A fill-in took his SATs, and the PDB must be read to him; now he's the "education president."
We didn't need a book by a Trump family member to verify what we already knew—that the president's narcissism runs so deep that empathy and understanding are irretrievably lost to him, and that when he does something that serves no purpose but his own, we should no longer be surprised.
Still his niece Mary's book does underscore an attribute of which we were not unaware but the depth of which we may not have fully realized: Donald Trump's cruelty. Of all the names I have called him over the years, I don't think I ever used sadist. Maybe I avoided it because it seemed redundant: people with no regard for others are almost by definition sadistic. But we have seen evidence of his particular brand of cruelty more and more since his impeachment and the onset of the pandemic.
On March 22 of this year, he tweeted this: “WE CANNOT LET THE CURE BE WORSE THAN THE PROBLEM ITSELF. AT THE END OF THE 15 DAY PERIOD, WE WILL MAKE A DECISION AS TO WHICH WAY WE WANT TO GO!”
All caps of course, because the economy had tanked and the restrictions on reopening the country were stringent and he was angry. ANGRY! At the time he was still musing about filled churches at Easter—though he would not have occupied any of the pews, of course. It was the first time he had openly dropped the value of human lives below the importance of restarting the economy. It would not be the last.
Now I know there are those who will say that a dying economy kills people also, but it doesn't have to. It isn't a virus; it's a choice. European countries in the same situations paid the salaries (or a high percentage of them) to workers who were laid off because of the coronavirus. We, however, paid companies (it's the execs who financially support Trump), and slipped a little help to individuals. The results are painful: while America reverted to food banks and food lines and other forms of charity reminiscent of the Great Depression, European citizens went about their lives with a degree of normality, or at least as much as was possible when sheltering.
Throughout the pandemic Trump has placed economic interests (and his own) over that of the nation's health. There's Tulsa, for instance, and Rushmore, his now-famous jeremiad at the Lincoln Memorial where he found new ways to say "woe is me," all of which meant the same thing. Now he has set his sights on schools. Yes folks, we are now being asked to believe that this president for whom another person took the SATs, who cannot read the PDB each morning because the words are too long, who credits the Air Force with playing a pivotal role in the Revolutionary War, and who is still awaiting a visit from Frederick Douglass—this guy is the education president. And if people have to die to prove it, he's okay with that.
His latest threat—cutting off federal funds to schools that do not reopen is just stupid, even for someone who traffics in stupidity on a daily basis. But there can be damage, as a result, and Trump is not cruel by accident but cruel by design. He knows that parents want their kids back in school so that those parents can get back to their jobs. Trump is counting on their willing to roll the dice on the virus, to believe his palaver that 99% of the cases are harmless (a lie) and that children are less susceptible to the ravages of the disease than areolder people.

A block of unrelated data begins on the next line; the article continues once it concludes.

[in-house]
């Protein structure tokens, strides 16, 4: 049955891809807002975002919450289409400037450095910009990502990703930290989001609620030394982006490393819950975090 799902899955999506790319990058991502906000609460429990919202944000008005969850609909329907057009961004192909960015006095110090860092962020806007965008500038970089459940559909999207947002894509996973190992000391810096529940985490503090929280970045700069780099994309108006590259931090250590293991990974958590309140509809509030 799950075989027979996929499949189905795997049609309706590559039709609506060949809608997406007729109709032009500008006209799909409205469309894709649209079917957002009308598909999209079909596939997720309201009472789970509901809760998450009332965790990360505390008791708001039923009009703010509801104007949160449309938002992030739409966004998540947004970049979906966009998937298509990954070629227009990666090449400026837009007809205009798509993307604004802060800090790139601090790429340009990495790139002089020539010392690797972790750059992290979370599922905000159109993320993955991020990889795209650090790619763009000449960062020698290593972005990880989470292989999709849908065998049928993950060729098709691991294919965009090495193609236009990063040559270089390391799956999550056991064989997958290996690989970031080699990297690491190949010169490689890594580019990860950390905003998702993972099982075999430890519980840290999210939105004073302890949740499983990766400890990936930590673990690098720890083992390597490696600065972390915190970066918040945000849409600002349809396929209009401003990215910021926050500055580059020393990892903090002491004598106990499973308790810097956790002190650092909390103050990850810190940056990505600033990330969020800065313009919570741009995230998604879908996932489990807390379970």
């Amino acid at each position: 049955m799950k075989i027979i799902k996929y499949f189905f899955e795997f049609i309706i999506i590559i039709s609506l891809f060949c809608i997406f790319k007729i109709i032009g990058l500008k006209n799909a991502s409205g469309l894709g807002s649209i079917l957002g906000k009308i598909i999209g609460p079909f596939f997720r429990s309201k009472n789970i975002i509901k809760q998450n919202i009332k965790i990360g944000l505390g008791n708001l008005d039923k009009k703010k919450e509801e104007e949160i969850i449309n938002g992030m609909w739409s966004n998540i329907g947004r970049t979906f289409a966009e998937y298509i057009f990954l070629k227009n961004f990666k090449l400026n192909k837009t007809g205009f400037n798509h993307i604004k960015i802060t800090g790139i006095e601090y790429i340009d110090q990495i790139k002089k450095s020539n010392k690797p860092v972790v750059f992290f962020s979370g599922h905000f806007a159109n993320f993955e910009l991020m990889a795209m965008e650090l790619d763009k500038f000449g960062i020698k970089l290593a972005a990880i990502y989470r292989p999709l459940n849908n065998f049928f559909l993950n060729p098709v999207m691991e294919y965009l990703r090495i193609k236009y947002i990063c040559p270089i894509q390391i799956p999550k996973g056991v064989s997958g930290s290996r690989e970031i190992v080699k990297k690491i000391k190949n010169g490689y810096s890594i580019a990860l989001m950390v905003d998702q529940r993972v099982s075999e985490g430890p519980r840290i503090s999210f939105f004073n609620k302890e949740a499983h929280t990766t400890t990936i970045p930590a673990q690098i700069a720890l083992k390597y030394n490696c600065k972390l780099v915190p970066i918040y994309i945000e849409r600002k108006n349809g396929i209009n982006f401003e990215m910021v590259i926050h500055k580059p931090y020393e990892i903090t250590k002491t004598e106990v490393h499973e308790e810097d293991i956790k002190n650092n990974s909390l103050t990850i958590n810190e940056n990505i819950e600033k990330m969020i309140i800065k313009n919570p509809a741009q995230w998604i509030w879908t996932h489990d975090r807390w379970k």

Statistics bear that out. From the onset of Covid-19, Connecticut has registered over 4,000 deaths. Sixty-five percent of those (and maybe much more) have been people over 80 years of age. Twenty-seven people younger than 39 have died. One teenager. It seems then that opening the schools is a no-brainer, and that would be true were it not for the unusual transmissive quality of Covid-19—you can feel fine yet infect many. Moreover, you can become mildly ill as an 18-year-old, then infect your forty-year-old mother, and her 65-year old father. The mortality rate rises with each new bracket.
Meanwhile, waiting in the wings is Betsy DeVos who hates public schools and the people who work in them, and would love the opportunity to earmark education funds toward private institutions who could, if they choose, flout public guidelines and reopen in spite of them. She can't do that without Congress, but she wants to.
I'm a former teacher; if I were still an active one, all I'd want right now is for schools to open in September. But I'd want them to open safely. It's doable. It probably would involve a lot of masks, disinfectant, and plexiglass along with a good deal of staggered scheduling and distance learning, but it can be done. Donald Trump, however, is not the one to set the guidelines. Not only is he not an educator, he's hardly educable. And with his willingness to wink at the July explosion of virus cases in the majority of the states, and his virtual denial that the pandemic still exists, he will have no problem doing the same with schools when little hot spots develop and schools want to shut down. He'll tell them to tough it out, weighing how many deaths are too many. It's only numbers to Trump.
In case you've forgotten, his cruelty continues unabated at the southern border. I suggest that instead of investing money in Mary Trump's already exposed exposé, read instead Jacob Soboroff's Separated, which examines the almost unimaginable separation and isolation—internment—of immigrant children. The shameless activity has been going on for years.
Children at the border, soldiers in Afghanistan, storm victims in Puerto Rico—everyone is expendable for Trump. Why would schoolchildren be any different?